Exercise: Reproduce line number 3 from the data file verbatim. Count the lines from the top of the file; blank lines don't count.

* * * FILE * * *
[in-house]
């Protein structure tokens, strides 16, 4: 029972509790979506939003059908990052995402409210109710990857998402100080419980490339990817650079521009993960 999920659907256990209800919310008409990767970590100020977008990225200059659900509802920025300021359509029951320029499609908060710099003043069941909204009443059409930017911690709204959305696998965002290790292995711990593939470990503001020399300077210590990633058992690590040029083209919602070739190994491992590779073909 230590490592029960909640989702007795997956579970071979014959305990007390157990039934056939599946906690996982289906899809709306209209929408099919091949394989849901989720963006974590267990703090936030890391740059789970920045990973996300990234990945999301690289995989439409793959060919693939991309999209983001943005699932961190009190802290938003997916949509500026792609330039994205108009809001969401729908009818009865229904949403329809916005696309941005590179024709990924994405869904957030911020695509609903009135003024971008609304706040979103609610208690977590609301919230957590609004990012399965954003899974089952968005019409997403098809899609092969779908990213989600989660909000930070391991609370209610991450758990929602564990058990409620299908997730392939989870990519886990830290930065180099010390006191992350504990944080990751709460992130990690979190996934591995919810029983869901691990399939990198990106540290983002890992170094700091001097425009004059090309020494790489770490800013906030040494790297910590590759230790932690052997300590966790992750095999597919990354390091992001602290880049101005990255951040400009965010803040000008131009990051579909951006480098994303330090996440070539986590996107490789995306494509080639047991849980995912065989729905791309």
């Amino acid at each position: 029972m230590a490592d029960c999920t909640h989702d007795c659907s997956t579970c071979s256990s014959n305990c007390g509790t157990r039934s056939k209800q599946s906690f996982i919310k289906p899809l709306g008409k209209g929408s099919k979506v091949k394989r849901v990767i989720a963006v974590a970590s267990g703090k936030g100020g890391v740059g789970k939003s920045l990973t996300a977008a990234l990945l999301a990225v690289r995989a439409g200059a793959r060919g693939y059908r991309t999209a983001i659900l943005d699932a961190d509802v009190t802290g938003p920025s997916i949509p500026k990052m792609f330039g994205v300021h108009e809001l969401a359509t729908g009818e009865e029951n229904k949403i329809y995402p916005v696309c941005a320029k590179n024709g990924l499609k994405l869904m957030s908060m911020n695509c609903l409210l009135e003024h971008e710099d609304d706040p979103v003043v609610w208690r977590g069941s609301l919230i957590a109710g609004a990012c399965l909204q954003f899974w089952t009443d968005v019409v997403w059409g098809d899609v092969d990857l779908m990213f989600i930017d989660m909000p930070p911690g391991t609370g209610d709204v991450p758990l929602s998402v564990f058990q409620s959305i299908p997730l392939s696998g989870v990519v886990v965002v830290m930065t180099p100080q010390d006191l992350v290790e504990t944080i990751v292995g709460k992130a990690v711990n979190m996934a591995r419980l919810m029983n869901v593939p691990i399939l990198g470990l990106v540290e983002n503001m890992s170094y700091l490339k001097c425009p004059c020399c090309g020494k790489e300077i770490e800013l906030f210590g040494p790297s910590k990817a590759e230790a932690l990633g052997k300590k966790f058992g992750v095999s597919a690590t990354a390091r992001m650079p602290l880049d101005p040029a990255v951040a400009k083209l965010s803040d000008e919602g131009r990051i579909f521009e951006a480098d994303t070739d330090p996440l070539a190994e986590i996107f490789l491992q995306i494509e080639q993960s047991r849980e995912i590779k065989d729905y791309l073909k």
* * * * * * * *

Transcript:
């Amino acid at each position: 029972m230590a490592d029960c999920t909640h989702d007795c659907s997956t579970c071979s256990s014959n305990c007390g509790t157990r039934s056939k209800q599946s906690f996982i919310k289906p899809l709306g008409k209209g929408s099919k979506v091949k394989r849901v990767i989720a963006v974590a970590s267990g703090k936030g100020g890391v740059g789970k939003s920045l990973t996300a977008a990234l990945l999301a990225v690289r995989a439409g200059a793959r060919g693939y059908r991309t999209a983001i659900l943005d699932a961190d509802v009190t802290g938003p920025s997916i949509p500026k990052m792609f330039g994205v300021h108009e809001l969401a359509t729908g009818e009865e029951n229904k949403i329809y995402p916005v696309c941005a320029k590179n024709g990924l499609k994405l869904m957030s908060m911020n695509c609903l409210l009135e003024h971008e710099d609304d706040p979103v003043v609610w208690r977590g069941s609301l919230i957590a109710g609004a990012c399965l909204q954003f899974w089952t009443d968005v019409v997403w059409g098809d899609v092969d990857l779908m990213f989600i930017d989660m909000p930070p911690g391991t609370g209610d709204v991450p758990l929602s998402v564990f058990q409620s959305i299908p997730l392939s696998g989870v990519v886990v965002v830290m930065t180099p100080q010390d006191l992350v290790e504990t944080i990751v292995g709460k992130a990690v711990n979190m996934a591995r419980l919810m029983n869901v593939p691990i399939l990198g470990l990106v540290e983002n503001m890992s170094y700091l490339k001097c425009p004059c020399c090309g020494k790489e300077i770490e800013l906030f210590g040494p790297s910590k990817a590759e230790a932690l990633g052997k300590k966790f058992g992750v095999s597919a690590t990354a390091r992001m650079p602290l880049d101005p040029a990255v951040a400009k083209l965010s803040d000008e919602g131009r990051i579909f521009e951006a480098d994303t070739d330090p996440l070539a190994e986590i996107f490789l491992q995306i494509e080639q993960s047991r849980e995912i590779k065989d729905y791309l073909k």